On that note: I want to give a little extra credit to Icelandic hotels and restaurants in general. At every spot you can get a vegetarian or vegan option, which made picking out restaurants along the way a lot easier for me :).
See the sunset close to midnight at the Sun Voyager monument
Witnessing the sunset in Reykjavik was one of thé most memorable moments during my stay here. The sunset was estimated to set at 23h30 on that specific day. It was quite surreal to me that when I would step out of my hotel room, first of all it would still be light outside and second, that I would be witnessing the sunset this late. But sure enough, when I walked along the water through the harbour to the Sun Voyager monument, I got to behold one of the most magical sunsets ever. Why magical ? I guess because of the unique timing, the fact that the sky was bright pink & intermixed with more colours than I’ve ever seen before and the magnificent setting contributed equally. Plus, I am a big sucker for sunsets, which might have clouded my judgement as well :).
That night, the sun set right behind the mountains, across Faxaflói bay, while the natural phenomenon was lighting up the Sun Voyager. This beautiful sculpture, by the hands of Jón Gunnar Árnason, represents the longing for freedom, a true dream of hope and the very promise of undiscovered territory. By the way, the monument is as impressive when lit up during golden hour as it is during all other hours of the day.
Spot the beautiful street art around town
Next to hotspots, good food and beautiful architecture, another one of my weak spots when discovering an uncharted city is hunting for street art. Reykjavik just threw these raw pieces of art at my face one corner after the other. I was alway pleasantly surprised when I just stumbled upon them by coincidence whilst walking through the city. Want to get more specific directions on where to find all of these masterpieces? Stay tuned for a detailed post about it!
Go on a free walking tour
In my opinion, going on a ‘free’ walking tour is by far thé best way to get in touch with a city on a different level. You hear folk stories, unique anecdotes from an insider and you get a taste of the city as seen by the locals. I enjoyed going on the free walking tour with CityWalk.is. Our guide was really funny and open to conversation. She shared her love for her hometown and it made me like Reykjavik and Iceland even more.
The tour can easily be booked online, it lasts for about 2 hours and is very much worth it. At the end of the tour you pay the guide what you think the tour was worth. Do remember that they are an independent organisation, so their livelihood is based on what people pay them. Plus, you quickly notice they can answer almost every question, so they put a lot of effort and time into research. I Googled the average price since I did not want to offend them by giving too little. I learned that paying around 20 euros is a decent amount to give, more is always appreciated obviously!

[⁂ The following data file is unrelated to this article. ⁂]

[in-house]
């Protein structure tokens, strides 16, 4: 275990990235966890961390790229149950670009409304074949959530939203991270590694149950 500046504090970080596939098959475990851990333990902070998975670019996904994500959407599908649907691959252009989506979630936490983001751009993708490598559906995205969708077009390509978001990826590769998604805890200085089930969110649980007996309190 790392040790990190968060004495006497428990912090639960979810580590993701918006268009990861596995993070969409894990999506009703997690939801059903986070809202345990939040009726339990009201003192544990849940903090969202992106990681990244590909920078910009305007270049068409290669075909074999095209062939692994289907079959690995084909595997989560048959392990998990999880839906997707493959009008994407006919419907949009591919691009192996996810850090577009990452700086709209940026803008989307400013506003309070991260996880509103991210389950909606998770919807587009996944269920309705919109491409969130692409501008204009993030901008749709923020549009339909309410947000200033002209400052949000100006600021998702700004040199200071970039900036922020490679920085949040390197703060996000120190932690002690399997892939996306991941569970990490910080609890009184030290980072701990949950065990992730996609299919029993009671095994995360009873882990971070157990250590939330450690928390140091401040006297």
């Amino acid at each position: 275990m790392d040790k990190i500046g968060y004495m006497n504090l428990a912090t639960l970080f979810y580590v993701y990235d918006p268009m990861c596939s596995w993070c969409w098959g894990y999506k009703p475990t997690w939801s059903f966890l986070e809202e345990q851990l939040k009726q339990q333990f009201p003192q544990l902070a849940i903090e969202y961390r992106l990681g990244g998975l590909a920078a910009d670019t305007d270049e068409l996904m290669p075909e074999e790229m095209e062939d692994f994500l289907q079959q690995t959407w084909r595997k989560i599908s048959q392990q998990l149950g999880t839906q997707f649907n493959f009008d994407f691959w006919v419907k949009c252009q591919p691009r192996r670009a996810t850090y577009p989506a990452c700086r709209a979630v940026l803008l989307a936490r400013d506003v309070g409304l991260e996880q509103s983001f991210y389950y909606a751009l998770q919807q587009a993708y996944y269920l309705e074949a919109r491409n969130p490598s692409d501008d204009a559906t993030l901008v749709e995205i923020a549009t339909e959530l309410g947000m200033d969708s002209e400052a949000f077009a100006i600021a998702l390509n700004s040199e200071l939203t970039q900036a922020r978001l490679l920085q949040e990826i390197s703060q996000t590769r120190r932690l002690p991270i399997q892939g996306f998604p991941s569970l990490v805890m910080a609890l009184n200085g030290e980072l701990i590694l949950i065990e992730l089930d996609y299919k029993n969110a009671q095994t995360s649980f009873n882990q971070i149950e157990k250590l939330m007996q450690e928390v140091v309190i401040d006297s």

Go for a big walk on the Seltjarnarnes peninsula
Another great spot from where you can enjoy the sunset is the lighthouse at the edge of the Seltjarnarnes peninsula. Next to this, it is also the perfect place to breathe in some fresh air, enjoy the beautiful views on Esja Mountain and walk along the rocky shores. The shores are home to various bird species so take your camera and/or binoculars with you! If you are lucky, the Grótta area provides you with the ideal circumstances during winter to catch the northern lights. Since I was here in June, I was not so lucky but this means I will have to return quickly :).
From May on, you cannot get too close to the lighthouse since it is a protected breeding spot. This is another reason why I love Iceland as much, the land does not adapt itself to the tourists, instead they have to respect the land. The deep love from the nordic inhabits for their beloved land and the animals is obvious anywhere you go!
Discover Reykjavik old harbour
Whenever I am in a new city, the local harbour always draws me in. I truly enjoy watching the boats, the fishermen going on about their daily routine, catching some fresh air and experiencing the lively atmosphere. Of course Reykjavik has a harbour too, which is nothing short of charming thanks to the colourful houses, the lovely pier and the many small boats. This is thé place to book your puffin or whale watching tour. I did not have enough time, but regret it immensely, so book a tour before you do anything else upon arrival! The old harbour is also home to some great hotspots and some hidden street art.
Naturally there are a lot more wonderful things to do in this great city. The list above contains some of my favourite things that I would like to recommend. What are some of your favourite highlights in Reykjavik?